I received the September issue of Scientific American today. This is
the special issue on nanotech, with some of the articles available
online at http://www.sciam.com/2001/0901issue/0901quicksummary.html.
Here are some excerpts from the article by Richard Smalley. Smalley is
a Nobel prize winning chemist (discoverer of buckminsterfullerene) and
nanotech researcher. The article does not really have anything new for
those who are familiar with Smalley's criticisms of nanotech.
Of Chemistry, Love and Nanobots
by Richard E. Smalley
How soon will we see the nanometer-scale robots envisaged by K. Eric
Drexler and other molecular nanotechnologists? The simple answer
In recent years, it has become popular to imagine tiny robots
(sometimes called assemblers) that can manipulate and build things
atom by atom. Imagine a single assembler: working furiously, this
hypothetical nanorobot would make many new bonds as it went about
its assigned task, placing perhaps up to a billion new atoms in the
desired structure every second.
But how realistic is this notion of a self-replicating nanobot?
Let's think about it. Atoms are tiny and move in a defined and
circumscribed way - a chemist would say that they move so as to
minimize the free energy of their local surroundings. The electronic
"glue" that sticks them to one another is not local to each bond but
rather is sensitive to the exact position and identity of all the
atoms in the near vicinity. So when the nanomanipulator arm of our
nanobot picks up an atom and goes to insert it in the desired place,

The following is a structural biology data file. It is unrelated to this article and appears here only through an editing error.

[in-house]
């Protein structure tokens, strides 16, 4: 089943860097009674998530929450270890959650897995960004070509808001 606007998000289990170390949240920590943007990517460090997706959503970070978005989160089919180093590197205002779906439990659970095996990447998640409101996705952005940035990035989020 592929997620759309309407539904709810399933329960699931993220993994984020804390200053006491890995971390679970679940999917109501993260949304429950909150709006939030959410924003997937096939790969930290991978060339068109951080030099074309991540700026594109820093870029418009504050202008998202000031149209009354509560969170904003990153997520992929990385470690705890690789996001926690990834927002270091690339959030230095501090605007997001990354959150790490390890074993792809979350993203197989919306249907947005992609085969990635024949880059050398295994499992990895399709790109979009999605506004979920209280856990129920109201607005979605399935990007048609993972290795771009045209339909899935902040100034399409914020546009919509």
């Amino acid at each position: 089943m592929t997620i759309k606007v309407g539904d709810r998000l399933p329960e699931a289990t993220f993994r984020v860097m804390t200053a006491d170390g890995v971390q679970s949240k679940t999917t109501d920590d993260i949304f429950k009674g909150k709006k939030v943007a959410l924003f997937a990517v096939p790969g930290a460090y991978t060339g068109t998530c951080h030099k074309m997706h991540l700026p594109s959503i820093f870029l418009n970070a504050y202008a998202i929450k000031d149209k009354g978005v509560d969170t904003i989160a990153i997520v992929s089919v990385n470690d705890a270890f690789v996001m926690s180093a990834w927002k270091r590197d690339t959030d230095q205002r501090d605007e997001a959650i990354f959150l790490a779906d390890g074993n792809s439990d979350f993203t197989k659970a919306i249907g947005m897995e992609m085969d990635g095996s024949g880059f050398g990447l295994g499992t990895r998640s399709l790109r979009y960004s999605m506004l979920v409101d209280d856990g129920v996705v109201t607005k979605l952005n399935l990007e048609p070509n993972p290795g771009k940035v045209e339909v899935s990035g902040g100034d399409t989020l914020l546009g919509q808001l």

it has a fundamental problem. It also has to somehow control not only
this new atom but all the existing atoms in the region. No problem,
you say: our nanobot will have an additional manipulator arm for each
one of these atoms. Then it would have complete control of all the
goings-on that occur at the reaction site.
But remember, this region where the chemistry is to be controlled
by the nanobot is very, very small - about one nanometer on a side.
That constraint leads to at least two basic difficulties. I call
one the fat fingers problem and the other the sticky fingers problem.
Because the fingers of a manipulator arm must themselves be made out
of atoms, they have a certain irreducible size. There just isn't
enough room in the nanometer-size reactive region to accomodate
all the fingers of all the manipulators necessary to have complete
control of the chemistry. In a famous 1959 talk that has inspired
nanotechnologists everywhere, Nobel physicist Richard Feynman memorably
noted, "There's plenty of room at the bottom." But there's not *that*
Manipulator fingers on the hypothetical self-replicating nanobot
are not only too fat; they are also too sticky: the atoms of the
manipulator hands will adhere to the atom that is being moved. So it
will often be impossible to release this miniscule building block in
precisely the right spot.
Both these problems are fundamental, and neither can be avoided.
Self-replicating, mechanical nanobots are simply not possible in
our world. To put every atom in its place - the vision articulated
by some nanotechnologists - would require magic fingers. Such a
nanobot will never become more than a futurist's daydream.
This archive was generated by hypermail 2b30 : Fri Oct 12 2001 - 14:40:14 MDT